Herbert Weir Smyth [n.d.], A Greek Grammar for Colleges; Machine readable text [info] [word count] [Smyth].
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The particle ἄν (Hom. κέν, κέ) limits the meaning of the moods. It has two distinct uses:

a. In independent clauses: with the past tenses of the indicative and with the optative; also with the infinitive and participle representing the indicative or optative.

b. In dependent clauses: with the subjunctive.

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No separate word can be used to translate ἄν by itself; its force varies as it modifies the meaning of the moods. In general ἄν limits the force of the verb to particular conditions or circumstances (‘under the circumstances,’ ‘in that case,’ ‘then’).


In Homer ἄν is preferred in negative, κέν, κέ in relative, sentences.


Position of ἄν.—ἄν does not begin a sentence or a clause, except after a weak mark of punctuation, as τί οὖν, ἄν τις εἴποι, ταῦτα λέγεις ἡμῖν νῦν; why then (some one might say) do you tell us this now? D. 1.14. In independent sentences with ἄν (indic. and opt.) the particle is often separated from its verb for emphasis, and is attached to negatives (οὐκ ἄν), interrogatives (τίς ἄν, πῶς ἄν), or to any emphatic modifier. It is commonly attached to verbs of saying or thinking: σὺν ὑ_μῖν μὲν ἂν οἶμαι εἶναι τί_μιος if I should remain with you, I think I should be esteemed X. A. 1.3.6.

a. So with οὐκ οἶδ' ἂν εἰ (or οὐκ ἂν οἶδα εἰ) followed by a verb to which ἄν belongs: οὐκ οἶδ' ἂν εἰ πείσαιμι I do not know whether I could persuade E. Med. 941 (for πείσαιμι ἄν).


Repetition of ἄν.—ἄν may be repeated once or twice in the same sentence.

a. ἄν is placed early in a sentence which contains a subordinate clause, in order to direct attention to the character of the construction: δοκοῦμεν δ' ἄν μοι ταύτῃ προσποιούμενοι προσβαλεῖν ἐρημοτέρῳ ἂν τῷ ὄρει χρῆσθαι if we should make a feint attack here it seems to me we should find the mountain to have fewer defenders X. A. 4.6.13.

b. For rhetorical emphasis ἄν is added to give prominence to particular words: τίς γὰρ τοιαῦτ' ἂν οὐκ ἂν ὀργίζοιτ' ἔπη κλύων; and who would not be angered upon hearing such words? S. O. T. 339, πῶς ἂν οὐκ ἂν ἐν δίκῃ θάνοιμ' ἄν; how should I not justly die? S. fr. 673.


ἄν without a Verb.—ἄν sometimes stands without a verb, which is to be supplied from the context. So in the second member of a sentence with coördinate clauses: οἶδα ὅτι πολλοὺς μὲν ἡγεμόνας ἂν δοίη, πολλοὺς δ' ἂν (δοίη) ὁμήρους I know that he would give many guides and many hostages X. A. 3.2.24. Often with πῶς ἄν (εἴη); how can (could) it be? P. R. 353c, τάχ' ἄν perhaps P. Soph. 255c.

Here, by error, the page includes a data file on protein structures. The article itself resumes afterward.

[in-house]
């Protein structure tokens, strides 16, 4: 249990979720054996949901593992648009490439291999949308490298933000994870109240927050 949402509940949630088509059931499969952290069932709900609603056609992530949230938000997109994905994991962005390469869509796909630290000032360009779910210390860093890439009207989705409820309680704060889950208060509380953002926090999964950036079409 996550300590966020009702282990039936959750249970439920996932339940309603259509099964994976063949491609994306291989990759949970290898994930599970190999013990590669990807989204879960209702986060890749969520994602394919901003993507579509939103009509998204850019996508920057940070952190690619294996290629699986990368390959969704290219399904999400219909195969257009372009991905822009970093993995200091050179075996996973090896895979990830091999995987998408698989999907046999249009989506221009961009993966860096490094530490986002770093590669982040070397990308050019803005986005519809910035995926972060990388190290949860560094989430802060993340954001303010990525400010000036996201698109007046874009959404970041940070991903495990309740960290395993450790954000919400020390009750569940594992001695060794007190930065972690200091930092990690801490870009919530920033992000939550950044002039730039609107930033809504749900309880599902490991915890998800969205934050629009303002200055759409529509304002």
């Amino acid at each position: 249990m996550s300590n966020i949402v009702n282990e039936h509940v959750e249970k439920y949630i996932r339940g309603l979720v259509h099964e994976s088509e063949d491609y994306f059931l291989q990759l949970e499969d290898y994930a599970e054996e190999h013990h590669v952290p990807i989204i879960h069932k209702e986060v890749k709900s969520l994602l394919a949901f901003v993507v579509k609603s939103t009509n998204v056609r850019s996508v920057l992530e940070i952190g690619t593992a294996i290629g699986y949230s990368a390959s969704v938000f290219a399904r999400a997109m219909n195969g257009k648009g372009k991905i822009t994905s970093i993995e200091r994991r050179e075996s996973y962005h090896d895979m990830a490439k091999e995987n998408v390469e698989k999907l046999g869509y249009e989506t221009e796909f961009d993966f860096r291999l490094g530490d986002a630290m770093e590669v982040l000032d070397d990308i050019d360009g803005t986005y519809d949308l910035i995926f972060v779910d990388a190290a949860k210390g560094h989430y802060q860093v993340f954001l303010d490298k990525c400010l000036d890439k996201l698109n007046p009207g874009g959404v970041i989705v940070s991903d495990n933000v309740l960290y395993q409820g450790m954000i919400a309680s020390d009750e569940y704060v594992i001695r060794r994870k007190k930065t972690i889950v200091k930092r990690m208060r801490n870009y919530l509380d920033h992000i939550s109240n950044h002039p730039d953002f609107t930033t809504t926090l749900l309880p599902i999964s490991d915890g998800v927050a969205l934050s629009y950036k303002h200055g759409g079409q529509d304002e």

a. So with ὡς ἄν, ὥσπερ ἂν εἰ ( cross2480): παρῆν ὁ Γαδά_τα_ς δῶρα πολλὰ φέρων, ὡς ἂν (scil. φέροι τις) ἐξ οἴκου μεγάλου Gadatas came with many gifts, such as one might offer from large means X. C. 5.4.29, φοβούμενος ὥσπερ ἂν εἰ παῖς fearing like a child (ὥσπερ ἂν ἐφοβεῖτο, εἰ παῖς ἦν) P. G. 479a.

b. κἂ_ν εἰ is often used for the simple καὶ εἰ ( cross2372) and without regard to the mood of the following verb; sometimes there is no verb in the apodosis to which the ἄν may be referred, as ἔστιν ἄρα τῇ ἀληθείᾳ, κἂ_ν εἰ μή τῳ δοκεῖ, ὁ τῷ ὄντι τύραννος τῷ ὄντι δοῦλος the very tyrant is then in truth a very slave even if he does not seem so to any one P. R. 579d (here καὶ εἰ μὴ δοκεῖ, εἴη ἄν is implied). κἂ_ν εἰ may be also so used that ἄν belongs to the apodosis, while καί, though going with εἰ in translation (even if), affects the whole conditional sentence. Thus, νῦν δέ μοι δοκεῖ, κἂν ὰσέβειαν εἰ (τις) καταγιγνώσκοι, τὰ προσήκοντα ποιεῖν but as it is, it seems to me that, even if any one should condemn his wanton assault, he would be acting properly

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D. 21.51 (here ἄν goes with ποιεῖν, i.e. ποιοίη ἄν). κἄ_ν if only, followed by a limiting expression, may generally be regarded as καὶ ἄ_ν ( = ἐά_ν) with a subjunctive understood; as ἀλλά μοι πάρες κἂ_ν σμι_κρὸν εἰπεῖν yet permit me to say but a word ( = καὶ ἐὰ_ν παρῇς) S. El. 1482.


Omission of ἄν.—ἄν is sometimes omitted when it may be supplied from the preceding sentence or clause. So often with the second of two verbs that are connected or opposed: τί ἐποίησεν ἄν; ἢ δῆλον ὅτι ὤμοσε (ἄν); what would he have done? is it not clear that he would have taken an oath? D. 31.9, οὔτ' ἂν οὗτος ἔχοι λέγειν οὔθ' ὑ_μεῖς πεισθείητε neither can he assert nor can you be made to believe D. 22.17. By retention of earlier usage the subjunctive is sometimes used without ἄν where it is commonly employed in the later language ( cross2327, cross2339, 2565 b, 2567 b). Here the difference is scarcely appreciable except that the omission gives an archaic tone.


Subjunctive with ἄν.—Conditional, relative, and temporal clauses requiring the subjunctive must have ἄν, which is more closely attached to the conditional, relative, and temporal words than it is to the subjunctive.

a. Hence the combinations ἐά_ν (ἤν, ἄ_ν) on which cp. cross2283; ὅταν, ὁπόταν, ἐπήν (ἐπά_ν), ἐπειδάν from εἰ, ὅτε, ὁπότε, ἐπεί, ἐπειδή ἄν. When the particle does not thus coalesce, it is usually separated only by such words as μέν, δέ, τέ, γάρ.

b. The force of ἄν with the subjunctive cannot usually be expressed in English. For ἄν in final clauses with ὡς, ὅπως, and ὄφρα, see cross2201. In Hom. ἄν (κέν) is found in dependent clauses, 2334 c.

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Herbert Weir Smyth [n.d.], A Greek Grammar for Colleges; Machine readable text [info] [word count] [Smyth].
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